HomeOpinion & AnalysisWhat’s the matter?

What’s the matter?

by Tim Middleton

We hear a baby cry, a dog bark, a child scream, a car hoot, a crowd boo, and what do we say: What’s the matter? In doing so, we are asking, what is wrong?
Something must have happened to have caused the actions, but we do not know what it is. Why is the baby crying? Is it hunger, pain, discomfort, frustration, what? What is the matter? We do not see what is happening, but we know something is happening because of the effect it has on someone.

There is a famous old nursery rhyme which began, “O dear, what can the matter be? Dear, dear, what can the matter be? O dear, what can the matter be? Johnny’s so long at the fair.” It went on to describe what Johnny had promised to do, but had not achieved. In more recent times schoolchildren developed their own playground version of it, which went, “Oh, dear, what can the matter be, seven old ladies were locked in the lavatory, they were there from Monday till Saturday, and nobody knew they were there.” Interestingly, long before that, in 1864, another parody of it had been sung in the US: “Oh, dear, what can the matter be? Oh, dear, what can the matter be? Oh, dear, what can the matter be? Parents don’t visit the school… They visit the circus, they visit their neighbours; They visit their flocks and the servant who labours; They visit the soldiers with murderous sabres; Now, why don’t they visit the school?” Oh, dear, what can the matter be?

Of course, if we ask a scientist what the matter is we will get a very different answer. The universe, we are taught, is made up of matter, bouncing off and colliding into each other, being pulled in different directions. In fact, they will tell us that the vast majority of the universe is made up of dark matter, of particles that do not absorb, reflect, or emit light. It cannot be seen directly, but we know it exists because of the effect it has on objects that we can actually see.

In truth, therefore, everything (and, therefore, everyone) matters. However, when we hear a lady sing, a girl laugh, or see a child smile, a man wave we do not say, what’s the matter with you? There is nothing the matter with them! But it does matter, in the sense that it is important; we want them to smile, laugh, sing and wave. So, what is the matter is not simply about what is wrong. It does not really matter what car we drive, what school we attended, what shops we visit; it does not really matter if we wear a suit or jacket and trousers; if we put on a tie or not, if we have our shirt in or out — the effect on others will not be significant or serious. After all we may dress smartly, but address people rudely — the seen is not as important as the unseen.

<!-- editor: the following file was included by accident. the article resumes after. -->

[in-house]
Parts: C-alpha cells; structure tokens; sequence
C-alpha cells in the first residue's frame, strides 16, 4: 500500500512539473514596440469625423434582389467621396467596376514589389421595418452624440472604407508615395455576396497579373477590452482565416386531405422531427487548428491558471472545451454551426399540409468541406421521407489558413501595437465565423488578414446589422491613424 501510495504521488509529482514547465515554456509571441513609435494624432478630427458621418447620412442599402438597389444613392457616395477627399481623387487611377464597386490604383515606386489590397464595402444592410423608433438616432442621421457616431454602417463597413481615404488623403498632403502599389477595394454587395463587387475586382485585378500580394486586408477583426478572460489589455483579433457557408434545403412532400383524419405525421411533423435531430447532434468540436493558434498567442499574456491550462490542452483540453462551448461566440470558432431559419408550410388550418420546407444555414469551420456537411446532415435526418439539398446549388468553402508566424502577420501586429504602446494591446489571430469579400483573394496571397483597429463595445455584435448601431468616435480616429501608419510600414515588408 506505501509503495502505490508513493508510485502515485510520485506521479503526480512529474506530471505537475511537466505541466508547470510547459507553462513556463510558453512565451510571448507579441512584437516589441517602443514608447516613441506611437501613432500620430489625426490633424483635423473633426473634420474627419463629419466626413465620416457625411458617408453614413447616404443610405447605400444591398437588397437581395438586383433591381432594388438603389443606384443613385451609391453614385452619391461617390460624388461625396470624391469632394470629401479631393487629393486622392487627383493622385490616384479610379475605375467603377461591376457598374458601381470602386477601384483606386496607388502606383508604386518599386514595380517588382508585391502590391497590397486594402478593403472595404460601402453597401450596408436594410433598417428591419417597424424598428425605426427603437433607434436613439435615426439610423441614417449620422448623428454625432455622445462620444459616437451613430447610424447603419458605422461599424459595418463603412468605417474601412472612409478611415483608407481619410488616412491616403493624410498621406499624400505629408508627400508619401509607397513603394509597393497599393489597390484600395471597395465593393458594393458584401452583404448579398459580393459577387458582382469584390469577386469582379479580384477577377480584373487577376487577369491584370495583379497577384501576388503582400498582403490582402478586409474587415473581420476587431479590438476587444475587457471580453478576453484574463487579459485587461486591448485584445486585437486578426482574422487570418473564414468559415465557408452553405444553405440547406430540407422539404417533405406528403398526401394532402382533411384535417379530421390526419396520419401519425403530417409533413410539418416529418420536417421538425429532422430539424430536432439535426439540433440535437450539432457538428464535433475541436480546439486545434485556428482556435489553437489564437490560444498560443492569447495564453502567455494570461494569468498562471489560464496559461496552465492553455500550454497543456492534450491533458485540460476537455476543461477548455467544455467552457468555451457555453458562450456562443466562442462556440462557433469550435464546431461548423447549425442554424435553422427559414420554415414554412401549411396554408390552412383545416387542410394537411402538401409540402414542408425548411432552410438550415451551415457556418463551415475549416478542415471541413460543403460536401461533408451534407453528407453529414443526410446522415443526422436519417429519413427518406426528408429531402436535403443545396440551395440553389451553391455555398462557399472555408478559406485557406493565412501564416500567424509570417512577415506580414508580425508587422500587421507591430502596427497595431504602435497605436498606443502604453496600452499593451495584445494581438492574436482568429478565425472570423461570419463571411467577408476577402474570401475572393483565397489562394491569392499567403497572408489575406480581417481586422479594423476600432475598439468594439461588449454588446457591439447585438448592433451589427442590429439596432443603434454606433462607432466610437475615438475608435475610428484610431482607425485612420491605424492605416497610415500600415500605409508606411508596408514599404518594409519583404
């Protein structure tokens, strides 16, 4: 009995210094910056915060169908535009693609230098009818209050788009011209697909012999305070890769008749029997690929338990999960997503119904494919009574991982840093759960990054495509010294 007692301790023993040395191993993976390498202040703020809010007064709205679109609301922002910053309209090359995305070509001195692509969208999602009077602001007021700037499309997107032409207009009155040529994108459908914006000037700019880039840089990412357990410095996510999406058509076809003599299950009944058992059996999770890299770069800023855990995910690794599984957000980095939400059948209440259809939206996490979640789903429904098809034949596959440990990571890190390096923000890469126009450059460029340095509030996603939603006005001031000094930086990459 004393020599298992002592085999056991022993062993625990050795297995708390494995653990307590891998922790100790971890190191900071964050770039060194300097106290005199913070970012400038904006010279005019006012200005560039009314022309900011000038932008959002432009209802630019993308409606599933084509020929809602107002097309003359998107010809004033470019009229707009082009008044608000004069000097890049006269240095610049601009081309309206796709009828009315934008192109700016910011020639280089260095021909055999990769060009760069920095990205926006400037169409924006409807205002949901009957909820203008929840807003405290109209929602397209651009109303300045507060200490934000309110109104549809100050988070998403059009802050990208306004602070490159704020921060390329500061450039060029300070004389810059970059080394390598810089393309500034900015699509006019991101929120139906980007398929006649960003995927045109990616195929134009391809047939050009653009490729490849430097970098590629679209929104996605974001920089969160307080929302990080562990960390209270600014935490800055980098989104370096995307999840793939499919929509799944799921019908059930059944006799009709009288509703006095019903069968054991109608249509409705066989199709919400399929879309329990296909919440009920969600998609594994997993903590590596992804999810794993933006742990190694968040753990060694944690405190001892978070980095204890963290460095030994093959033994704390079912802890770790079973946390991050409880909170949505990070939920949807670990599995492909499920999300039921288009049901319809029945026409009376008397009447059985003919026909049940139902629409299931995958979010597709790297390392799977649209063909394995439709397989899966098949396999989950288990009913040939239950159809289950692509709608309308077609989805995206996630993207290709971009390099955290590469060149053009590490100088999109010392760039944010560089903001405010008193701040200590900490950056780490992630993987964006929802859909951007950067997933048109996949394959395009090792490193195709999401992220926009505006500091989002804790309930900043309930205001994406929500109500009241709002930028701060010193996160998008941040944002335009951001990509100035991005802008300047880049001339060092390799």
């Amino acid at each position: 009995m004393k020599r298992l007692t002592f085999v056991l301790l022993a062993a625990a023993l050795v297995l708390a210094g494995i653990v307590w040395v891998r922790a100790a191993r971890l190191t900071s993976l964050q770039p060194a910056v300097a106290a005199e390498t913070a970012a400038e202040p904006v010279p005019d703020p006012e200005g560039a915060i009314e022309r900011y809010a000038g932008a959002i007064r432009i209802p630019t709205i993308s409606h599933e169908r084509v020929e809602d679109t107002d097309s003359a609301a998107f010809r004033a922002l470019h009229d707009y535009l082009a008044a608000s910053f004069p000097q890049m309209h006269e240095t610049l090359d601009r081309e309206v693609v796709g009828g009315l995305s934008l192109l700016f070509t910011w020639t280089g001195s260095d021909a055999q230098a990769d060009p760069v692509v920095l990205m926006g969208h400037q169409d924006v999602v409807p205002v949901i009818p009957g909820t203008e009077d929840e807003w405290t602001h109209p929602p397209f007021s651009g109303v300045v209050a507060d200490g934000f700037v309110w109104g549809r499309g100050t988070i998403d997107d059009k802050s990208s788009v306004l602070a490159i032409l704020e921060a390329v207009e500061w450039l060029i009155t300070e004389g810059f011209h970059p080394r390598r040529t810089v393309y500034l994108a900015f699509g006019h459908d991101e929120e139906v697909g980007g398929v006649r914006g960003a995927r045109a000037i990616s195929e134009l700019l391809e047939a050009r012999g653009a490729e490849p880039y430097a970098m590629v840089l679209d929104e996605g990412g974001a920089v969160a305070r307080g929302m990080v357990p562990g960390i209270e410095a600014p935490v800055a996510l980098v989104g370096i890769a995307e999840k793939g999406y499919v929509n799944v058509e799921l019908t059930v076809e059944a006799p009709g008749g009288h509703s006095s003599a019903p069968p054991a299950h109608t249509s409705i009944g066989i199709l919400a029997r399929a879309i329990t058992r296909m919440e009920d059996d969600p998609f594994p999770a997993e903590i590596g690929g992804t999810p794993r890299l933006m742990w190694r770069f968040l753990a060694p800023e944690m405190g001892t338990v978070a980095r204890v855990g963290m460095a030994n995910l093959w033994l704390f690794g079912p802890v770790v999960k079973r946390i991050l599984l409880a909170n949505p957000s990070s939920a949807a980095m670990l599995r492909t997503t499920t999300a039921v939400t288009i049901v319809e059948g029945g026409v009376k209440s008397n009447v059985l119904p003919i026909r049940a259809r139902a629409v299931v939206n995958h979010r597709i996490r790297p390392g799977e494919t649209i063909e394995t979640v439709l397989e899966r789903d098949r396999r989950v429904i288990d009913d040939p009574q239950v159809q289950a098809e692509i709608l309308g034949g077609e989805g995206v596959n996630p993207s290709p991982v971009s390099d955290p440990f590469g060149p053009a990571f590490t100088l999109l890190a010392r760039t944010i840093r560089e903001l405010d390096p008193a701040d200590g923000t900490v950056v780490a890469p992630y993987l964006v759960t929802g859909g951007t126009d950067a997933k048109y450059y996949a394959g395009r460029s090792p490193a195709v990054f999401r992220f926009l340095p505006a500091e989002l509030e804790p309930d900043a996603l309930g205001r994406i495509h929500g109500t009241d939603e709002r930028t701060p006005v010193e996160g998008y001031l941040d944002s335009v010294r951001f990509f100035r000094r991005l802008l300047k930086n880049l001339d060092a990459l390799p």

As with the universe as a scientific whole, what is unseen in our lives, the dark matter, still matters very much. It matters because it has value. People matter far more than possessions. Lives matter more than lies. Values matter far more than victories. Principles matter much more than privileges. Rights matter. This is all because these things, like all matter, have an effect on us all. Most of these things, like dark matter, are unseen but are still very much real. It is the dark matter that makes up the vast majority of what happens in our lives as well, the things we do not see. In 2007 a film called Dark Matter picked up on this theme as it follows an extremely talented young scientist studying Dark Matter at university who came up against the dark forces of “politics, ego, and cultural insensitivity”. Oh, dear, much was the matter there!

We need to be educating our youngsters to understand that everything that we do matters because it has an effect on someone, somewhere, somehow. Another old nursery rhyme began with, “There was an old lady who swallowed a fly” and concluded that, “There was an old lady who swallowed a cow; I don’t know how she swallowed a cow! She swallowed the cow to catch the goat, she swallowed the goat to catch the dog, she swallowed the dog to catch the cat, she swallowed the cat to catch the bird, she swallowed the bird to catch the spider that wriggled and jiggled and tickled inside her! She swallowed the spider to catch the fly; I don’t know why she swallowed a fly. Perhaps she’ll die!” Then we have the last verse: “There was an old lady who swallowed a horse;… She’s dead, of course!” We will be dead, of course, if we do not realise what is the matter. What can the matter be? Our children do not do what they can promise to achieve; our children are stuck and nobody seems to know it; parents don’t think of education. That may well be why the baby is crying.

l Tim Middleton is the executive director of the Association of Trust Schools [ATS]. The views expressed in this article, however, are solely those of the author in his private capacity and do not necessarily represent the views of the ATS.

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